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Mysterious deaths pile as state drags its feet on Coroner's office

Detectives at the scene of crime at Lukenya Conservancy. [Samson Wire, Standard]

Mysterious deaths persist across the country despite a law existing to solve such cases whenever they occur.

About seven years after the National Coroner Service Act was enacted, in 2017, its implementation remains a mirage.

The Act was to pave way for appointment of Coroner-General whose role, among many others, was to investigate deaths whose causes are unknown, suspicious, and those reported to have occurred in either police or military custody.

The coroner is given powers to collect forensic and other evidence and to preserve it as may be necessary, for purposes of investigations.

Any individual can report a death to a coroner or a police officer if the death falls under certain categories of suspicion set in section 24 of the Act. It bars the coroner from involvement in circumstances the death was as a result of natural illness or disease.

Under the section, a person shall immediately notify a coroner if he or she believes that the deceased person died as a result of violence, misadventure, negligence, misconduct or malpractice.

Unfortunately, this is not applicable at the moment since the Act has not been operationalised yet the country continues to grapple with suspicious deaths, with police being unable to resolve most of them.

Some of the civil society organisations, among them Amnesty International Kenya that was on the forefront pushing for the establishment of the coroner office, want the process expedited.

Amnesty was instrumental not only in formulation of this key Act but also the Prevention of Torture Act. The two Acts, according to Amnesty International Kenya executive director Irungu Houghton, are critical for the professionalisation of Kenya’s coroner services and an end to police abuse of their powers.

“While it is regrettable that the Attorney General has taken so long to implement the National Coroners Services Act, we are encouraged to hear Chief Government Pathologist  Johansen Oduor has been leading the process of budgeting and developing regulations,” said Irungu.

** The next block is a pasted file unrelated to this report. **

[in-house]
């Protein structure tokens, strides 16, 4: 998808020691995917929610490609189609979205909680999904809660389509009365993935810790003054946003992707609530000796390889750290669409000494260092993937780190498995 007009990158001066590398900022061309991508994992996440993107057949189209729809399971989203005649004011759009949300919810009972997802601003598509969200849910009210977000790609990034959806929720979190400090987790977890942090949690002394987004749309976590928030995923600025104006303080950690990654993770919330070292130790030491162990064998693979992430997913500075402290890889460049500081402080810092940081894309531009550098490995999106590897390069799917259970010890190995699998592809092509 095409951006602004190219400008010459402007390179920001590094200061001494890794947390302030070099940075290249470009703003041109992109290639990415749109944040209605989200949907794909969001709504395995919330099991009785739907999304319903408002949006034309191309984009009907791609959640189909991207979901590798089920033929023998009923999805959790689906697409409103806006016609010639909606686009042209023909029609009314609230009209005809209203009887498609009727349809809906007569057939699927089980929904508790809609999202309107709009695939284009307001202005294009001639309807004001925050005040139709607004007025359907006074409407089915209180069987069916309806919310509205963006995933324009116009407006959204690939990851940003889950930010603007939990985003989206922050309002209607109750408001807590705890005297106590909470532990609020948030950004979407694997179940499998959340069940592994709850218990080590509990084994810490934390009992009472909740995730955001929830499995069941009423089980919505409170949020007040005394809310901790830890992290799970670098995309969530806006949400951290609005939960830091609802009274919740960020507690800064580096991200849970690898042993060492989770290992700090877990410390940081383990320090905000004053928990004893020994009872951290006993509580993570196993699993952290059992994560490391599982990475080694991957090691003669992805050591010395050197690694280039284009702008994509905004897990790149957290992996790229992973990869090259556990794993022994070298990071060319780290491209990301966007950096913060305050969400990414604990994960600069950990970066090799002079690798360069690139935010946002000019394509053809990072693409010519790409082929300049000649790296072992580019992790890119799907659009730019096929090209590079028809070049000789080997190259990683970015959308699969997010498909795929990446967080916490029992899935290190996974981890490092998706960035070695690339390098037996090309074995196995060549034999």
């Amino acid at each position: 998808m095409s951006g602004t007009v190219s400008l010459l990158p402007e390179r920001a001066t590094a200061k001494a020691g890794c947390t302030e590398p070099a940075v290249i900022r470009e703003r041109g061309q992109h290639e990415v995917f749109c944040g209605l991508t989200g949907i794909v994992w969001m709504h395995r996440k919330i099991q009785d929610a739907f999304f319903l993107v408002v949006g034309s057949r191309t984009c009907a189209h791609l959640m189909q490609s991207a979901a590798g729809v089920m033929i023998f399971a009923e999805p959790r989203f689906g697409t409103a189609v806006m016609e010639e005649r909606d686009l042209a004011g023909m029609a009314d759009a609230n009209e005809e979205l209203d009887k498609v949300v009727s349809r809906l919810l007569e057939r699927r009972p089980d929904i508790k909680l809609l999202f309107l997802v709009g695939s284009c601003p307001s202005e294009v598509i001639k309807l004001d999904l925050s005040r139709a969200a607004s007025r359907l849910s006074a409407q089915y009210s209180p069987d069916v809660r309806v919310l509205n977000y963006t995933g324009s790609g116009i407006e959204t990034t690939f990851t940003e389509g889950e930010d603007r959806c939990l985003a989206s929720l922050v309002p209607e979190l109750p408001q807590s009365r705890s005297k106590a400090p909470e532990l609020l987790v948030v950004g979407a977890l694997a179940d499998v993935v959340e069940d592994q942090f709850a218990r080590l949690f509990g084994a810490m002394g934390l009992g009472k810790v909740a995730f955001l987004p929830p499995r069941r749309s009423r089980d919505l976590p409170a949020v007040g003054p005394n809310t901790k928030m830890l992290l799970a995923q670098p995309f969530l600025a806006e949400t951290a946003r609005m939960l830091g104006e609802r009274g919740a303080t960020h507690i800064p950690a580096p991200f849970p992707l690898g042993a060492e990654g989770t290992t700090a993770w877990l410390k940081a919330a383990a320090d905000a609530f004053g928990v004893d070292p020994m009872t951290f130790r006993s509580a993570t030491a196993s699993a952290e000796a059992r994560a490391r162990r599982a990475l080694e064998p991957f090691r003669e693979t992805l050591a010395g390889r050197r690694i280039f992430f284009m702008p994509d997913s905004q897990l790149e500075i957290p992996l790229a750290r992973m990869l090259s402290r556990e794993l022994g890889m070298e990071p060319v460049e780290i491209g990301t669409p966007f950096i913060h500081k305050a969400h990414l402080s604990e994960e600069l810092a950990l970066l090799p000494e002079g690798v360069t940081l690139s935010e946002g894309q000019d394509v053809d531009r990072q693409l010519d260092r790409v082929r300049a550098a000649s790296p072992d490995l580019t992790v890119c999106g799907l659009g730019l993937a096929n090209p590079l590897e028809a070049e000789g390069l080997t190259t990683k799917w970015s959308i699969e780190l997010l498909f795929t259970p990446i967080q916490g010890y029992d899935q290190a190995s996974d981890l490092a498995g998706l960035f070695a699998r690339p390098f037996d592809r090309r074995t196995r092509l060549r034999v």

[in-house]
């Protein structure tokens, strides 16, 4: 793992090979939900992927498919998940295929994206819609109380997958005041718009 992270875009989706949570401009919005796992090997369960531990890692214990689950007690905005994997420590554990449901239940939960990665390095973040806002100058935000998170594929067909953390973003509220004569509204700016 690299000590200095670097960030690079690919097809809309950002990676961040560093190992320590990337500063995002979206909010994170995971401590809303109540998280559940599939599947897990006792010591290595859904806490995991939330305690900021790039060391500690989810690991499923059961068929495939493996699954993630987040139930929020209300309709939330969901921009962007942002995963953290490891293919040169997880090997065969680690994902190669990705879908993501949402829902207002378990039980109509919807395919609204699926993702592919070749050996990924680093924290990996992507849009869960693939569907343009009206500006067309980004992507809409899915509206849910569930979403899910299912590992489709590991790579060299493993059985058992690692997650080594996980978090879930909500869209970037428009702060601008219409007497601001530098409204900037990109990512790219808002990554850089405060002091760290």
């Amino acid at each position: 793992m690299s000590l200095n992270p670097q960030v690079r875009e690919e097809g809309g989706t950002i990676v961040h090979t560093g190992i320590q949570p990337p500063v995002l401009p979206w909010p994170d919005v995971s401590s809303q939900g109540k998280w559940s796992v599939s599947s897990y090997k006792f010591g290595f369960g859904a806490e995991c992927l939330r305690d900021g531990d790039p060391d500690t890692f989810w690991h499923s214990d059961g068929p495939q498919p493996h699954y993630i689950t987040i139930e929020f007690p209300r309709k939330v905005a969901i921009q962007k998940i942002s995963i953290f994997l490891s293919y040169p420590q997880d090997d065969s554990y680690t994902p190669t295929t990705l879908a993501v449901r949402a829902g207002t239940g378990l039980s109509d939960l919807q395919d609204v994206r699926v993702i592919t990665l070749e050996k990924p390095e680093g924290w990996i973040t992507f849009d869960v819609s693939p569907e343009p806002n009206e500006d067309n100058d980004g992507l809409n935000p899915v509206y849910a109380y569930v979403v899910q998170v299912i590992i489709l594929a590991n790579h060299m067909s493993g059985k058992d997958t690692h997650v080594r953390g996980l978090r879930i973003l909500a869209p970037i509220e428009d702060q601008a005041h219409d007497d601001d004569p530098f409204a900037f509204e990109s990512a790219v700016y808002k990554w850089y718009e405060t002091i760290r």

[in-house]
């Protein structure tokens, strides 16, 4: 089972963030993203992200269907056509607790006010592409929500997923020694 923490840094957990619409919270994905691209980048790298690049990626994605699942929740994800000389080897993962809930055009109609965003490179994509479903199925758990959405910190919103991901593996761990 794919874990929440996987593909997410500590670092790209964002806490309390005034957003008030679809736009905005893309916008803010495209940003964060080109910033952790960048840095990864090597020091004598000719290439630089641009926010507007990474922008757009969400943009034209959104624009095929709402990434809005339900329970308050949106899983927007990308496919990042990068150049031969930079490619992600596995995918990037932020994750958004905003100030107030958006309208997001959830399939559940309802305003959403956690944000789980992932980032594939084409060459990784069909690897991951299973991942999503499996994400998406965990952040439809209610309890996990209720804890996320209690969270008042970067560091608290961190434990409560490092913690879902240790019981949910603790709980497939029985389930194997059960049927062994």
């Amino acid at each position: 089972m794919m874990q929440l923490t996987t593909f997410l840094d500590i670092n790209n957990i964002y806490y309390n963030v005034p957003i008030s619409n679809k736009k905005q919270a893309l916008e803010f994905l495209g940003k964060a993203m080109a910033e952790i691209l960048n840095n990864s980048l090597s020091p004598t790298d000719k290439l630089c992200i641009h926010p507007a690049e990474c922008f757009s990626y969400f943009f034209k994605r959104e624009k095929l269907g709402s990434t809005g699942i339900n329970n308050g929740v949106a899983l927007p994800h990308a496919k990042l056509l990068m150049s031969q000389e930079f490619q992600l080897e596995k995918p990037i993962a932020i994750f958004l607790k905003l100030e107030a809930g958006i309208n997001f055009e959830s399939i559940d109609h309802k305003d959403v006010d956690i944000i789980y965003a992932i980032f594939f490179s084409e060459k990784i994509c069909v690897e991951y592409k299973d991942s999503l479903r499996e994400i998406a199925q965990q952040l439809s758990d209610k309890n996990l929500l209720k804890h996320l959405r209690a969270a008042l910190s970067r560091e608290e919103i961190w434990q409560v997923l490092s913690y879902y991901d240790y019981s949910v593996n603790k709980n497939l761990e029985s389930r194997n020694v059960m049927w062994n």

The last time the coroner matter was heard was in April last year when Kilgoris MP Julius Sunkuli tabled in parliament the National Coroners Service (Amendment) Bill (202) that seeks to amend the National Coroners Act, 2017.

Appearing before the Justice and Legal Affairs Committee, Sunkuli proposed that the Coroner-General should be a legal practitioner on account of the complexity and the technical nature of the role which requires them to make recommendations on the legal and policy interventions in accordance with standards and practice.

Further, the lawmaker sought to have the office of the Coroner-General and the National Coroners Service moved from Public Service Commission to the Judicial Service Commission.

Sunkuli proposed an alteration of the qualification of a Coroner-General from a medical practitioner to an advocate of the High Court with at least 10 years experience and expressed confidence that the office will help to thoroughly and independently investigate extra judicial killings in the country.

Irungu blames the administration of former President Uhuru Kenyatta of paying lip service to implementation of the National Coroners Services Act while dragging its feet and leaving the important role of the coroner to the Directorate of Criminal Investigations that he accuses of carrying out extra-judicial killings and enforced disappearances.  

“As we have seen in several instances, most notably the killings and dumping in the Yala River and Shakahola deaths, the criminal justice system and victims of violence have suffered for lack of independent forensic capacities to solve crimes that implicate police officers,” noted the Amnesty boss.

When the Act was enacted, the Kenya National Commission on Human Rights (KNCHR) lauded the move saying coroners would accelerate probes into mysterious deaths.

“After years of campaigns for independent and conclusive investigations into unexplained deaths, especially in the hands of the police, the national coroner system has now been introduced, with a new legislation, the National Coroners Service Act, 2017 in toe,” noted the commission.

Investigation of sudden and unexplained death can take many forms. In Kenya, in the absence of coroners, the alternative has been through a public inquest established under sections 385 and 387 of the Criminal Procedure Code.

Though inquests are a proper court procedure employed to investigating unclear deaths, they have not been reliable as some of the witnesses lined up to testify develop cold feet and withdraw.

This is why coroner services are key and needed at a time suspicious death continue to confound the nation with the latest case being that of deputy Dagoretti Sub County Criminal Investigations Officer (SCCIO) Felix Kelian, whose body was subjected to two autopsies that gave conflicting results.

The first postmortem indicated that Kelian, who had been rushed to Nairobi West Hospital, died of pancreatic complications.

The family disputed this prompting a second autopsy, which showed the senior detective died of sudden cardiovascular collapse and blunt abdominal trauma after an altercation with DJ Joe Mfalme, following a minor road accident in Kikuyu.

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